4.4.2.2 Translating Business Phrases

The Value attribute of Business phrases that have been added to the dictionary can be translated, regardless of whether they originated as derived business phrases or as user-defined business phrases.

In the Business Phrases tab, select the business phrase to translate and click Edit Translation Bundles in the Value panel. Edit translations in the Bundle Editor dialog that appears.

4.4.3 Choosing or Adding Business Phrases in Verbal Rules

Verbal rules use business phrases to specify the IF and THEN tests and actions.

When defining a test or action in a verbal rule, you enter text which triggers a drop-down list of choices. From the list, you can select existing business phrases from the dictionary, automatically generated business phrases, or you can instantiate your a new business phrase based on what you typed, provide its implementation details later in the Business Phrases tab.

4.4.3.1 Instantiating New Business Phrases While Authoring a Verbal Rule

You can instantiate new business phrases while authoring a new verbal rule simply by typing them into a test or action instead of selecting one from the drop down list. These business phrases are marked draft, and the verbal rules which use them are also marked as draft.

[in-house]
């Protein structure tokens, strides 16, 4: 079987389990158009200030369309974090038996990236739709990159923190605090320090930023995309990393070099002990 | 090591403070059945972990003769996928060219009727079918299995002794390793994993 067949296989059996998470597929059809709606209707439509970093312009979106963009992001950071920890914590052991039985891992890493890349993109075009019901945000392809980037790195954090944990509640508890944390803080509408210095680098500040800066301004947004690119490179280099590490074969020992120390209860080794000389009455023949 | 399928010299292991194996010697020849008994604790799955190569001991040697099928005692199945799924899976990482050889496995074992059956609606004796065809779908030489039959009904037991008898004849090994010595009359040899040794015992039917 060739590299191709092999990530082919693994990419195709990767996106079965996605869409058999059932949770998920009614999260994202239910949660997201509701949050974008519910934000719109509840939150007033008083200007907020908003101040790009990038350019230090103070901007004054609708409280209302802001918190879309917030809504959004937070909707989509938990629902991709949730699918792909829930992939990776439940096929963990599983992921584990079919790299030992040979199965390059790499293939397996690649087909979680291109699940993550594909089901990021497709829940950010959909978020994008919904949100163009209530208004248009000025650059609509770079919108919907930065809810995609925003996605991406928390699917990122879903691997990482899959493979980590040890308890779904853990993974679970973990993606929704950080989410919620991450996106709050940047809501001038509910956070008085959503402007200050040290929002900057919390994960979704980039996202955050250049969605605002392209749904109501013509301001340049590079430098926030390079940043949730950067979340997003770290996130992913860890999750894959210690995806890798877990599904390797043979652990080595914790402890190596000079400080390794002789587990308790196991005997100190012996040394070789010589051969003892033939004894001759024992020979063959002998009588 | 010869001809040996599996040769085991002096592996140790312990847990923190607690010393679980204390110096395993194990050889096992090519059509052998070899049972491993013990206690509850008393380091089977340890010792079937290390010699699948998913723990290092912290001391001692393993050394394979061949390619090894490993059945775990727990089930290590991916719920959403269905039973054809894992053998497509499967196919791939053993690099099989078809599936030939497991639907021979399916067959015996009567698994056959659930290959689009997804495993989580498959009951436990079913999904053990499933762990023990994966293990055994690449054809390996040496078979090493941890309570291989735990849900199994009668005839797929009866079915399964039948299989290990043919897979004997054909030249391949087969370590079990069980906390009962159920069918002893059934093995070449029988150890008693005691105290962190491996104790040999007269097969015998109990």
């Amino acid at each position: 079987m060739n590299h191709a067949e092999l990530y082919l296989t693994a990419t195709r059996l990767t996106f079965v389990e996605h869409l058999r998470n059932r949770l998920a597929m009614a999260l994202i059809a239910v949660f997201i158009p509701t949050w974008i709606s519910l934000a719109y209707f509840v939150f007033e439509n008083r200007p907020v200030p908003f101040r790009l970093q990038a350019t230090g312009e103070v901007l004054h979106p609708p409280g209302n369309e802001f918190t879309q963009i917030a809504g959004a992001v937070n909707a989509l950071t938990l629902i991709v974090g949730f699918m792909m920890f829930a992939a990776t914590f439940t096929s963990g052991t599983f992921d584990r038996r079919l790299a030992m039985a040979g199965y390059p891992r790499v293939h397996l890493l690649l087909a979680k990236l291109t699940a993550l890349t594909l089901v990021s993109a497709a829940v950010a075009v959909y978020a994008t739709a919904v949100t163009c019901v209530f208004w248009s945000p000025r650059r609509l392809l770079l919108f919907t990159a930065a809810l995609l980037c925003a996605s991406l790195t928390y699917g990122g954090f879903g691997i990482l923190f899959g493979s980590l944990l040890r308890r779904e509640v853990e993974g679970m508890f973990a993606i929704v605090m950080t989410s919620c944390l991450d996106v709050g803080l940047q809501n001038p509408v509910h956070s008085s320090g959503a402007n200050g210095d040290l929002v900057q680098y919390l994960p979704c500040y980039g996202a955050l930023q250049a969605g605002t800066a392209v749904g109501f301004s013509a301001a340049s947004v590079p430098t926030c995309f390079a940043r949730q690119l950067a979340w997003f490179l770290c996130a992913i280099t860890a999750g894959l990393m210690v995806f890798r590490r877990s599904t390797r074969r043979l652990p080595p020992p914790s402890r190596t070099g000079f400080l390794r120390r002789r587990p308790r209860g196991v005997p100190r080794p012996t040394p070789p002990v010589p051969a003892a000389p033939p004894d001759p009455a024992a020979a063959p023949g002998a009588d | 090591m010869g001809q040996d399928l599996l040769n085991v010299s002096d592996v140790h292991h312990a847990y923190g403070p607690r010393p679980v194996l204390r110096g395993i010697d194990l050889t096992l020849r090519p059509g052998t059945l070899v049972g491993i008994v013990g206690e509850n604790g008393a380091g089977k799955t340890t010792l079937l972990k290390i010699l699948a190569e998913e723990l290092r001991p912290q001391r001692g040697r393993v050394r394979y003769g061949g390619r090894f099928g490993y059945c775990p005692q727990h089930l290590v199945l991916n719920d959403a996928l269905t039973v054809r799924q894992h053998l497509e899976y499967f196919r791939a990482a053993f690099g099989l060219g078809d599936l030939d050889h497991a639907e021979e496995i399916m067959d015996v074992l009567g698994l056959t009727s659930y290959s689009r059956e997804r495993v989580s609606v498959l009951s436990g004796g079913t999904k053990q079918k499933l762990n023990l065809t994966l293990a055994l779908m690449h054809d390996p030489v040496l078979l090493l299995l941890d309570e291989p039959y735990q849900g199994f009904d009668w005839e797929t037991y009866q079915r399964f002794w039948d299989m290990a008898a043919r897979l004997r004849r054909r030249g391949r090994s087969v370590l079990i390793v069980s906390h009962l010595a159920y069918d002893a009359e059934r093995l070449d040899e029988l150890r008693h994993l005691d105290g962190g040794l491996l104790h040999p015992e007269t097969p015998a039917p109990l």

In the example below, the desired business phrase Customer is low risk is entered as a test. The business phrase is not shown in the drop down list. It was not automatically generated, and has not previously been defined in the dictionary.

Figure 4-34 Adding a New Business Phrase to a Rule

Description of Figure 4-34 follows
Description of "Figure 4-34 Adding a New Business Phrase to a Rule"

The verbal rule is marked as a draft.

Figure 4-35 New Business Phrase Added and Rule is Marked Draft

Description of Figure 4-35 follows
Description of "Figure 4-35 New Business Phrase Added and Rule is Marked Draft"

The business phrase marked as a draft and is added to the Business Rules list. The parameters (if any) and mapping information must still be specified.

Figure 4-36 Business Phrases Added From Verbal Rule Marked Draft

Description of Figure 4-36 follows
Description of "Figure 4-36 Business Phrases Added From Verbal Rule Marked Draft"